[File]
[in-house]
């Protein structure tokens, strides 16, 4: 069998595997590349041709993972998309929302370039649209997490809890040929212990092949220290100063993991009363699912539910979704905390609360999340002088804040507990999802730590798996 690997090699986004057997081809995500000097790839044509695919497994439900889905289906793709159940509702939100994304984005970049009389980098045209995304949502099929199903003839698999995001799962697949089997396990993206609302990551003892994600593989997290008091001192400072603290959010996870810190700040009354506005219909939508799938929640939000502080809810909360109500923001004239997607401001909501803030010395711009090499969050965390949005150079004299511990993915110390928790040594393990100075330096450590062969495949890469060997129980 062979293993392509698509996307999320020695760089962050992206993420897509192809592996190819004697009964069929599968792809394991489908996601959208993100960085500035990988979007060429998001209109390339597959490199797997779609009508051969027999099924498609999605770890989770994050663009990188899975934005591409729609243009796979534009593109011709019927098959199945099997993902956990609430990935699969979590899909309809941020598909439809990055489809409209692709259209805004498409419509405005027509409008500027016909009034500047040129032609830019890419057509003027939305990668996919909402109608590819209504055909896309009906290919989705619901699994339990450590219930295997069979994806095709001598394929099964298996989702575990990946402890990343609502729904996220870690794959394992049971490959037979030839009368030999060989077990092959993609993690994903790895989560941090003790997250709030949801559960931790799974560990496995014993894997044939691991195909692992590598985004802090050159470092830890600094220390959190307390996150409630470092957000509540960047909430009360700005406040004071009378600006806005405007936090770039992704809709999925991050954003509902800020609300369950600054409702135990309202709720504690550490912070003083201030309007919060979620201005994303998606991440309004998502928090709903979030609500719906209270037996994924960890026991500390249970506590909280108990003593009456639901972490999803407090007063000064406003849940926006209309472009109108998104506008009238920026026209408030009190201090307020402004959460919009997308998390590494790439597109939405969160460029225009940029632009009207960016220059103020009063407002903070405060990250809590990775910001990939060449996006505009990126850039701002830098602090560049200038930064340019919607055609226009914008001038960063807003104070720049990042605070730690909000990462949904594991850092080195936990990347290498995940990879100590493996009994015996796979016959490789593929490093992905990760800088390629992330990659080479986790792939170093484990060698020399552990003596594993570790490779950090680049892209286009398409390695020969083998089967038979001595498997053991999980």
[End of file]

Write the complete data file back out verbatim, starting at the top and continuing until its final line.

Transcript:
[in-house]
């Protein structure tokens, strides 16, 4: 069998595997590349041709993972998309929302370039649209997490809890040929212990092949220290100063993991009363699912539910979704905390609360999340002088804040507990999802730590798996 690997090699986004057997081809995500000097790839044509695919497994439900889905289906793709159940509702939100994304984005970049009389980098045209995304949502099929199903003839698999995001799962697949089997396990993206609302990551003892994600593989997290008091001192400072603290959010996870810190700040009354506005219909939508799938929640939000502080809810909360109500923001004239997607401001909501803030010395711009090499969050965390949005150079004299511990993915110390928790040594393990100075330096450590062969495949890469060997129980 062979293993392509698509996307999320020695760089962050992206993420897509192809592996190819004697009964069929599968792809394991489908996601959208993100960085500035990988979007060429998001209109390339597959490199797997779609009508051969027999099924498609999605770890989770994050663009990188899975934005591409729609243009796979534009593109011709019927098959199945099997993902956990609430990935699969979590899909309809941020598909439809990055489809409209692709259209805004498409419509405005027509409008500027016909009034500047040129032609830019890419057509003027939305990668996919909402109608590819209504055909896309009906290919989705619901699994339990450590219930295997069979994806095709001598394929099964298996989702575990990946402890990343609502729904996220870690794959394992049971490959037979030839009368030999060989077990092959993609993690994903790895989560941090003790997250709030949801559960931790799974560990496995014993894997044939691991195909692992590598985004802090050159470092830890600094220390959190307390996150409630470092957000509540960047909430009360700005406040004071009378600006806005405007936090770039992704809709999925991050954003509902800020609300369950600054409702135990309202709720504690550490912070003083201030309007919060979620201005994303998606991440309004998502928090709903979030609500719906209270037996994924960890026991500390249970506590909280108990003593009456639901972490999803407090007063000064406003849940926006209309472009109108998104506008009238920026026209408030009190201090307020402004959460919009997308998390590494790439597109939405969160460029225009940029632009009207960016220059103020009063407002903070405060990250809590990775910001990939060449996006505009990126850039701002830098602090560049200038930064340019919607055609226009914008001038960063807003104070720049990042605070730690909000990462949904594991850092080195936990990347290498995940990879100590493996009994015996796979016959490789593929490093992905990760800088390629992330990659080479986790792939170093484990060698020399552990003596594993570790490779950090680049892209286009398409390695020969083998089967038979001595498997053991999980």